The value of '5' as a number is 5. The value of '7' as a number is 7. The value of '0' as a number is 0.

So, subtracting '0' from a character representing a digit results in the digit that the character represents.

Actually, each of these characters has two values: the one that we want, and the one that is used internally by the software.

As far as the software is concerned:

the value of the character '0' is the number 48;

the value of the character '1' is the number 49;

the value of the character '2' is the number 50; and so forth.

But (as I'm sure you know) those aren't the values we want!

So we subtract 48 from each of these values to get the values we want.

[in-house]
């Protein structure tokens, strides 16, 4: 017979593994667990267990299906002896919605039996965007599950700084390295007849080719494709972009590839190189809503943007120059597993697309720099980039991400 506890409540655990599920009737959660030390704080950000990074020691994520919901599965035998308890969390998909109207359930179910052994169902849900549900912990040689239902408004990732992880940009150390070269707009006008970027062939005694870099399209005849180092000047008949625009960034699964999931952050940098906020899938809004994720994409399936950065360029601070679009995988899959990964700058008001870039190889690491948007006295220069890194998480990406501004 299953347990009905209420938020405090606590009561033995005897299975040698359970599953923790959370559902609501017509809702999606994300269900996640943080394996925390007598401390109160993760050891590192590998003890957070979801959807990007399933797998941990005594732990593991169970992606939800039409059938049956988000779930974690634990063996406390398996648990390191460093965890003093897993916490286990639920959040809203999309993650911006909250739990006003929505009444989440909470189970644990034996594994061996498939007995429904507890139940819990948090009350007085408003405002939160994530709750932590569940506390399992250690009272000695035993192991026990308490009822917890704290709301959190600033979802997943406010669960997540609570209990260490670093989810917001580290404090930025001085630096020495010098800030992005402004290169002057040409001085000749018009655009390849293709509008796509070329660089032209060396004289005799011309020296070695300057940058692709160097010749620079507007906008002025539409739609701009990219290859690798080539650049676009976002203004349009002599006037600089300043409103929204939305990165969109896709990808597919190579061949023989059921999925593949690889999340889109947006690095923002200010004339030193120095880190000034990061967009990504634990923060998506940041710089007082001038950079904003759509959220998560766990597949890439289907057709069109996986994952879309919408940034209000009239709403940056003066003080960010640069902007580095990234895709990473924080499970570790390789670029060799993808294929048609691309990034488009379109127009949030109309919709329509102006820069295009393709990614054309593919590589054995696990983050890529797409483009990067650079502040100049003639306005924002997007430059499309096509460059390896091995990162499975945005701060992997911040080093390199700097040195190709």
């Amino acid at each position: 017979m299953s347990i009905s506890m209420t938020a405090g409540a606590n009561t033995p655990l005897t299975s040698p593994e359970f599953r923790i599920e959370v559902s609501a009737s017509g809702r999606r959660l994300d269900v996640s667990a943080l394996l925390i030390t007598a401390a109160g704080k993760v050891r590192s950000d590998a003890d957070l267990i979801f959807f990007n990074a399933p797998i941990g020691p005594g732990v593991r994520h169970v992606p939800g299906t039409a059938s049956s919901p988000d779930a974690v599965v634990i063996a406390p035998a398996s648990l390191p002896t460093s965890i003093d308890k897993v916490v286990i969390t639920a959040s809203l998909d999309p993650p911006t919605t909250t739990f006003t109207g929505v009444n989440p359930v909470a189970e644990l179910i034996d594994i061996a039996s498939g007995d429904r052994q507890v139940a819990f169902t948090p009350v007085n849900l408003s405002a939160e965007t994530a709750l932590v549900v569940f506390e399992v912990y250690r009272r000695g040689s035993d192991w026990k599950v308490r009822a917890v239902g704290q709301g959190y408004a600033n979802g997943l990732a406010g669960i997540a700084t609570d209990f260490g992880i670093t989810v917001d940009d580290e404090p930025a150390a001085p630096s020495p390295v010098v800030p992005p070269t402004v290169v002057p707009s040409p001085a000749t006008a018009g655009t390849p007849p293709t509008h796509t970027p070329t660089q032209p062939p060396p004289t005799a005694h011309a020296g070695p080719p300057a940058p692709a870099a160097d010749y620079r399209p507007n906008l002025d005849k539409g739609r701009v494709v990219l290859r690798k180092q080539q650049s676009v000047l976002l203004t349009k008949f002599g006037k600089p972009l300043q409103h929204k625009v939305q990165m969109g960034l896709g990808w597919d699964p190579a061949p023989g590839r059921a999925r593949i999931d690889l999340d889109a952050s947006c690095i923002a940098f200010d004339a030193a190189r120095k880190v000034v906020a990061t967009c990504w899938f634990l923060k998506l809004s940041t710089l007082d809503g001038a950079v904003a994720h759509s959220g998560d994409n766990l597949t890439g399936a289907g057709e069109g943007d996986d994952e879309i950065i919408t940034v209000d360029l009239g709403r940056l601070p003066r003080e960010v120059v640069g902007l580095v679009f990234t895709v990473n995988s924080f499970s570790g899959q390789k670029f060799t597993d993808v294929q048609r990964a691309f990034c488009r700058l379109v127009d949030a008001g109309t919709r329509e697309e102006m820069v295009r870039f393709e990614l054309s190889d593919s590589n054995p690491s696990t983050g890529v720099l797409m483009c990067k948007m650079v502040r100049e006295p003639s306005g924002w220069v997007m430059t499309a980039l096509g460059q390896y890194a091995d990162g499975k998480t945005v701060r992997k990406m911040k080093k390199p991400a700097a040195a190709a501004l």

The value of the character '0' is the number 48, but we want the number 0, so we subtract 48 from 48 to get 0.

The value of the character '1' is the number 49, but we want the number 1, so we subtract 48 from 49 to get 1.

The value of the character '2' is the number 50, but we want the number 2, so we subtract 48 from 50 to get 2.

And so forth.

For more characters, please see this link:

https://www.cs.cmu.edu/~pattis/15-1XX/common/handouts/ascii.html